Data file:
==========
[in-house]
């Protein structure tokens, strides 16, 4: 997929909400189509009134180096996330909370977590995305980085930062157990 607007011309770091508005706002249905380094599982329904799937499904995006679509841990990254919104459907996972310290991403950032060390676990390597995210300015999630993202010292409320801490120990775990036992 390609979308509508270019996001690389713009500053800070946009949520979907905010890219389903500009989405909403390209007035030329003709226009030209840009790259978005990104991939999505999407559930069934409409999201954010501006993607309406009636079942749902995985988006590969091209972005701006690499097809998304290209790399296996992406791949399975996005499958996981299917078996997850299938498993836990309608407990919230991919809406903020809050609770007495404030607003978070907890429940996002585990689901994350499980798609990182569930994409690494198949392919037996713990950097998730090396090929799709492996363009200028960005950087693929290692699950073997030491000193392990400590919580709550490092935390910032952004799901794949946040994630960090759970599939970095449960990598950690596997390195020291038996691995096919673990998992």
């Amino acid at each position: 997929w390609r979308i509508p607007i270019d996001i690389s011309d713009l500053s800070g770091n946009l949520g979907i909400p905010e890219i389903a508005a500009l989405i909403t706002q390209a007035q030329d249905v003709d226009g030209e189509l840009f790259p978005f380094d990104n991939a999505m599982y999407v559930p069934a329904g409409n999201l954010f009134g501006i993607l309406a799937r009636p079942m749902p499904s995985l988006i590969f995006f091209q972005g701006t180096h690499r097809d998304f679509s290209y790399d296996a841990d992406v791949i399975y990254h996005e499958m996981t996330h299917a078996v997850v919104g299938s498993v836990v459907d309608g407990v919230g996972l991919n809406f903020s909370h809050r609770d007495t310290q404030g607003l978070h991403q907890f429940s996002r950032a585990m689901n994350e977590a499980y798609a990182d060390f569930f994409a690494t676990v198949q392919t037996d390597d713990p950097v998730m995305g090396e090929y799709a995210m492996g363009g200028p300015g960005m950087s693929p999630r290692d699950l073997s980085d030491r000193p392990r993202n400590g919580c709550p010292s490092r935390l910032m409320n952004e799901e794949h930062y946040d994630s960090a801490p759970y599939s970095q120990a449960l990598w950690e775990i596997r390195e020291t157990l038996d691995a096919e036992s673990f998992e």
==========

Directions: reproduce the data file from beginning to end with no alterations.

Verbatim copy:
[in-house]
């Protein structure tokens, strides 16, 4: 997929909400189509009134180096996330909370977590995305980085930062157990 607007011309770091508005706002249905380094599982329904799937499904995006679509841990990254919104459907996972310290991403950032060390676990390597995210300015999630993202010292409320801490120990775990036992 390609979308509508270019996001690389713009500053800070946009949520979907905010890219389903500009989405909403390209007035030329003709226009030209840009790259978005990104991939999505999407559930069934409409999201954010501006993607309406009636079942749902995985988006590969091209972005701006690499097809998304290209790399296996992406791949399975996005499958996981299917078996997850299938498993836990309608407990919230991919809406903020809050609770007495404030607003978070907890429940996002585990689901994350499980798609990182569930994409690494198949392919037996713990950097998730090396090929799709492996363009200028960005950087693929290692699950073997030491000193392990400590919580709550490092935390910032952004799901794949946040994630960090759970599939970095449960990598950690596997390195020291038996691995096919673990998992």
């Amino acid at each position: 997929w390609r979308i509508p607007i270019d996001i690389s011309d713009l500053s800070g770091n946009l949520g979907i909400p905010e890219i389903a508005a500009l989405i909403t706002q390209a007035q030329d249905v003709d226009g030209e189509l840009f790259p978005f380094d990104n991939a999505m599982y999407v559930p069934a329904g409409n999201l954010f009134g501006i993607l309406a799937r009636p079942m749902p499904s995985l988006i590969f995006f091209q972005g701006t180096h690499r097809d998304f679509s290209y790399d296996a841990d992406v791949i399975y990254h996005e499958m996981t996330h299917a078996v997850v919104g299938s498993v836990v459907d309608g407990v919230g996972l991919n809406f903020s909370h809050r609770d007495t310290q404030g607003l978070h991403q907890f429940s996002r950032a585990m689901n994350e977590a499980y798609a990182d060390f569930f994409a690494t676990v198949q392919t037996d390597d713990p950097v998730m995305g090396e090929y799709a995210m492996g363009g200028p300015g960005m950087s693929p999630r290692d699950l073997s980085d030491r000193p392990r993202n400590g919580c709550p010292s490092r935390l910032m409320n952004e799901e794949h930062y946040d994630s960090a801490p759970y599939s970095q120990a449960l990598w950690e775990i596997r390195e020291t157990l038996d691995a096919e036992s673990f998992e």